CHS: But their experiences have honed their brain chemistry in such a way that it kind of can short-cut their problem solving: “Oh, I remember something like this in the past,” or, “Wait a minute, let’s take a holistic view of this.”

So in that way, the two sets of cognitive faculties are different and compatible. Very compatible. They end up creating greater efficiencies.

On the emotional side, which always surprises kids when they see the film—Laura Carstensen at Stanford said [to college students], older people are much happier than you are, and the data bears it out. And, in fact, older people have greater what she called equanimity. They can balance the good and the bad with greater facility.

Younger people are anxious, in part because their prefrontal cortex—that part of the brain that sort of organizes emotion and hard content—is not fully developed until the late 20s. So older people tend to be less impulsive. They are more careful and emotionally more grounded.

So the way you combine those two things—I mean, sometimes impulsivity and the kind of “let’s do it!” young energy is great. Well, the brakes that come on from older people are also great and also useful.

The other thing that employers report is that the work ethic among older people is much better than the work ethic of younger people. There are lots of reasons for that. It has to do with the structure of the economy, our experience growing up with different kinds of jobs, the expectations that we had when my generation was younger—that you’d have one job and you would climb the corporate ladder. Kids don’t do that anymore, nor should they, because the economy has changed.

SCF: As you said earlier, another of the film’s main themes is that the “aging of America” isn’t just a boomer thing; it’s permanent. People are living longer. Are people starting to realize that? 

CHS: Anecdotally, I will say that it’s very difficult for this idea to take hold. But more and more, there’s less of a sense that all these older people are a big problem and more of a sense that, yeah, all these old people are going to be a big problem, but why should they be? There’s a small shift there.

SCF: Overall, are you pessimistic or optimistic that the societal changes the documentary proposes will happen? 

CHS: I’m very optimistic, and I think the people who are going to be doing it are older people themselves. I don’t think the federal government is—except for Social Security—an important trigger for this. I do think states are, when they look at their Medicaid and other dollars. Certainly individual small communities, as they build new structures, are beginning to think about the older populations.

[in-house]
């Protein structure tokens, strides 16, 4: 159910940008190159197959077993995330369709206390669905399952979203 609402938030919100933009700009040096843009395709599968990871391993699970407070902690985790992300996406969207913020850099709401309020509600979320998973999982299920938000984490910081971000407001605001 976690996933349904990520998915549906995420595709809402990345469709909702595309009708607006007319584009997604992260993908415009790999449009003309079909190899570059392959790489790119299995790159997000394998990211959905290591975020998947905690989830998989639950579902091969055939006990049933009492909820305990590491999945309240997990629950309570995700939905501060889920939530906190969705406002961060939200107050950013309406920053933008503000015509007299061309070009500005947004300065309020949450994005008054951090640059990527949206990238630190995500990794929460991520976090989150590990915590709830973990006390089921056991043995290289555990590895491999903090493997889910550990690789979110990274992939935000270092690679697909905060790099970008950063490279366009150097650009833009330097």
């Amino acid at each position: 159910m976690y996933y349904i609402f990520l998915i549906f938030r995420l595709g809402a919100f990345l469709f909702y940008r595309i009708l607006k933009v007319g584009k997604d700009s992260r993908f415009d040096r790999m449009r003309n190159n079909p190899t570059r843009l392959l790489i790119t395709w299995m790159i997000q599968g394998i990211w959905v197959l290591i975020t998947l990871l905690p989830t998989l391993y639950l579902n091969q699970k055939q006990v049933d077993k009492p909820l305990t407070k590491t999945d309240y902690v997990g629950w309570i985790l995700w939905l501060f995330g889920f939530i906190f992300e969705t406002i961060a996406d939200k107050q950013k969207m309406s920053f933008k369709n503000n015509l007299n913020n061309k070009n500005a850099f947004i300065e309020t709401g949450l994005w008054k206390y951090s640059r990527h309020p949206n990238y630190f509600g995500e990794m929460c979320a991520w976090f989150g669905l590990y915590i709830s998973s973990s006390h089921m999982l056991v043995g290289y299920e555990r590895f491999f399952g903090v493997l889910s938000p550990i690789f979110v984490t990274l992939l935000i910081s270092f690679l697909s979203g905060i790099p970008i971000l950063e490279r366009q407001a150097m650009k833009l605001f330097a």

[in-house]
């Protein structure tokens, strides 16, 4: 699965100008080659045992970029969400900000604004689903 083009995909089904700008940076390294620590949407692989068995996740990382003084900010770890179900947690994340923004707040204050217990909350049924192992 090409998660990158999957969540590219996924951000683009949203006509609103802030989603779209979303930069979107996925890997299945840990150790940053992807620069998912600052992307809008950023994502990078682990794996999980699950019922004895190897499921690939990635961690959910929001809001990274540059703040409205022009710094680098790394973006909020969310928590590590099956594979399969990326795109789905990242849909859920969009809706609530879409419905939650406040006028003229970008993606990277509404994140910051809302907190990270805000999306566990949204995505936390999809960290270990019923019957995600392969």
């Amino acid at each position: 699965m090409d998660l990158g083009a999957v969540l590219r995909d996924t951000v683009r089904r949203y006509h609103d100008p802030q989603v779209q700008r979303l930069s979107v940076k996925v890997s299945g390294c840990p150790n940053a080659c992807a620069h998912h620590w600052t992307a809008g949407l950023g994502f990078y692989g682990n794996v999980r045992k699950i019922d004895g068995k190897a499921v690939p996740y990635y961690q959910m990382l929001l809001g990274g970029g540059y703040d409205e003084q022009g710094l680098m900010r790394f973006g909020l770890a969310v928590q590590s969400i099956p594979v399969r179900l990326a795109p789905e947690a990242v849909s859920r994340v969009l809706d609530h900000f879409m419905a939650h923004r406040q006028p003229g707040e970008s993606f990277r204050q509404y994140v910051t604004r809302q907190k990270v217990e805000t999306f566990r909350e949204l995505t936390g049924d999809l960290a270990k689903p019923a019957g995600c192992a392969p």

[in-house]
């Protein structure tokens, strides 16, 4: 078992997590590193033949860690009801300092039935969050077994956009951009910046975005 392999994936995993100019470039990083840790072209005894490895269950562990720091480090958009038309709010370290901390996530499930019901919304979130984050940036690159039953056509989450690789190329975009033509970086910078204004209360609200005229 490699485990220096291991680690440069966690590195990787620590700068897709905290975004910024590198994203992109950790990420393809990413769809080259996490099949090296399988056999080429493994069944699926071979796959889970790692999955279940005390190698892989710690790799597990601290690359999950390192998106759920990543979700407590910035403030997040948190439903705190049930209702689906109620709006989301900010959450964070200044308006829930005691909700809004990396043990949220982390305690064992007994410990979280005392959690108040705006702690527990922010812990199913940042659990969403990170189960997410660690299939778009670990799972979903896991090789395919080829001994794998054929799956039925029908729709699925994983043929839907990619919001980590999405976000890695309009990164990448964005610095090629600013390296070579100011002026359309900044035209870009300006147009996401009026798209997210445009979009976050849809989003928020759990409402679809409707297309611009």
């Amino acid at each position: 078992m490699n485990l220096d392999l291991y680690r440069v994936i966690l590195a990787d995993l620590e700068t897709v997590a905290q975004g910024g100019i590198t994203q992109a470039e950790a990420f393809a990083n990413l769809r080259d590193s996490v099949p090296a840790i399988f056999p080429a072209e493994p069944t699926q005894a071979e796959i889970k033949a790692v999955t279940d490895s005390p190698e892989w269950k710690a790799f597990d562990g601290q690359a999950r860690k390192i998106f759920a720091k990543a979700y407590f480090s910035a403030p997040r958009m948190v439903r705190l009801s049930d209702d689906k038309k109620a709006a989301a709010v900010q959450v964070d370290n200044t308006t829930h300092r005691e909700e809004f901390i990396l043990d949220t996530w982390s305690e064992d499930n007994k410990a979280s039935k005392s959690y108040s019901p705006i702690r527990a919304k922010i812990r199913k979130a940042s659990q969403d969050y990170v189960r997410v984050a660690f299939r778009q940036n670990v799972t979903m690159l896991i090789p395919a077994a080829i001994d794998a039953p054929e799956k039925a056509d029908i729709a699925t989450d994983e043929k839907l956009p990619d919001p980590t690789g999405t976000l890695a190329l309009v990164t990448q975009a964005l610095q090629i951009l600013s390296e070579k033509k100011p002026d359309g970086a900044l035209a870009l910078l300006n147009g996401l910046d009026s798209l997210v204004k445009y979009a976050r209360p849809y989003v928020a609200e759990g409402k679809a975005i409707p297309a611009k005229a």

SCF: You’ve moved recently yourself—from Boston to North Carolina.

CHS: I’m 69, and you can read me as kind of a poster child for the Aging project. As I approached my 68th birthday, I thought, “Can you physically do this really taxing physical and anxiety-producing work through your 70s?” And the answer was no.

SCF: So, even though you’re still involved in screenings for Coming of Age in Aging America, you effectively retired from filmmaking and joined an atelier—a small, intensive art class—to study classical drawing and painting.

CHS: There are 12 of us [in this atelier]. And I’m the oldest by a lot—five, 10 years. I’m older than the director by five years. I was in class the other day, and we started talking, and I said, “Boy, this is very funny to be in the role of the old lady, you know, with the elder wisdom.” And one student said, “You are the youngest spirit here. You’re the funniest, you’re the most interesting and you put things in perspective.”

So I think the more that we as older people get out there and off the golf courses and take a leap of faith—more than once a day, I say, “What have you done, Christine?” I’ve left Boston, I’ve left friends, I’m not making films anymore. And I’m doing it alone.

But it’s not so hard in some ways—emotionally. I don’t know how quite to explain it. The worst part of it is actually moving your goods and working out the finances. But the easier part is just saying to yourself, “I have about 15 good years ahead of me, and I want to be useful in this way, or I want to learn to do this in this time,” and to really believe that you can do it.

This interview has been edited for clarity and length.

Leigh Ann Hubbard is a professional freelance journalist who specializes in health, aging, the American South and Alaska. Prior to her full-time freelance career, Leigh Ann worked at CNN and served as managing editor for a national health magazine. A proud aunt, Leigh Ann splits her time between Mississippi and Alaska.